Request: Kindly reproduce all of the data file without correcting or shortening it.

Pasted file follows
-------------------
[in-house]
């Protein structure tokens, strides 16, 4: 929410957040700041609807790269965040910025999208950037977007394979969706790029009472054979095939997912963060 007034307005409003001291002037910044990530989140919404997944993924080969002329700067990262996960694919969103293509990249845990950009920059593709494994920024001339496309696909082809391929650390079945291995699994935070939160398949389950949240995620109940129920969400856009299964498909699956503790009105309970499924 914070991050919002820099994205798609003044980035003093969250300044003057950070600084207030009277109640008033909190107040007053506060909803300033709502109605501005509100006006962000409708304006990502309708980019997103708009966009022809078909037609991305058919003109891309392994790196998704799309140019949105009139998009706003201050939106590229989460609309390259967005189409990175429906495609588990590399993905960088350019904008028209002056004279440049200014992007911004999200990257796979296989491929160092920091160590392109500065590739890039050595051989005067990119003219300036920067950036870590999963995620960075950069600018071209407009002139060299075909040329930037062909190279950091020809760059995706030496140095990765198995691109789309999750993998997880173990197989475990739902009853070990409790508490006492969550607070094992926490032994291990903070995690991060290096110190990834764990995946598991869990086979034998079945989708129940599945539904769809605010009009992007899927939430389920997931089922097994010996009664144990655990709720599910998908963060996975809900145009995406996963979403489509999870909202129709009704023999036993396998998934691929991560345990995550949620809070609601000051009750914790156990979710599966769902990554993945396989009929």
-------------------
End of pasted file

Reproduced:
[in-house]
């Protein structure tokens, strides 16, 4: 929410957040700041609807790269965040910025999208950037977007394979969706790029009472054979095939997912963060 007034307005409003001291002037910044990530989140919404997944993924080969002329700067990262996960694919969103293509990249845990950009920059593709494994920024001339496309696909082809391929650390079945291995699994935070939160398949389950949240995620109940129920969400856009299964498909699956503790009105309970499924 914070991050919002820099994205798609003044980035003093969250300044003057950070600084207030009277109640008033909190107040007053506060909803300033709502109605501005509100006006962000409708304006990502309708980019997103708009966009022809078909037609991305058919003109891309392994790196998704799309140019949105009139998009706003201050939106590229989460609309390259967005189409990175429906495609588990590399993905960088350019904008028209002056004279440049200014992007911004999200990257796979296989491929160092920091160590392109500065590739890039050595051989005067990119003219300036920067950036870590999963995620960075950069600018071209407009002139060299075909040329930037062909190279950091020809760059995706030496140095990765198995691109789309999750993998997880173990197989475990739902009853070990409790508490006492969550607070094992926490032994291990903070995690991060290096110190990834764990995946598991869990086979034998079945989708129940599945539904769809605010009009992007899927939430389920997931089922097994010996009664144990655990709720599910998908963060996975809900145009995406996963979403489509999870909202129709009704023999036993396998998934691929991560345990995550949620809070609601000051009750914790156990979710599966769902990554993945396989009929």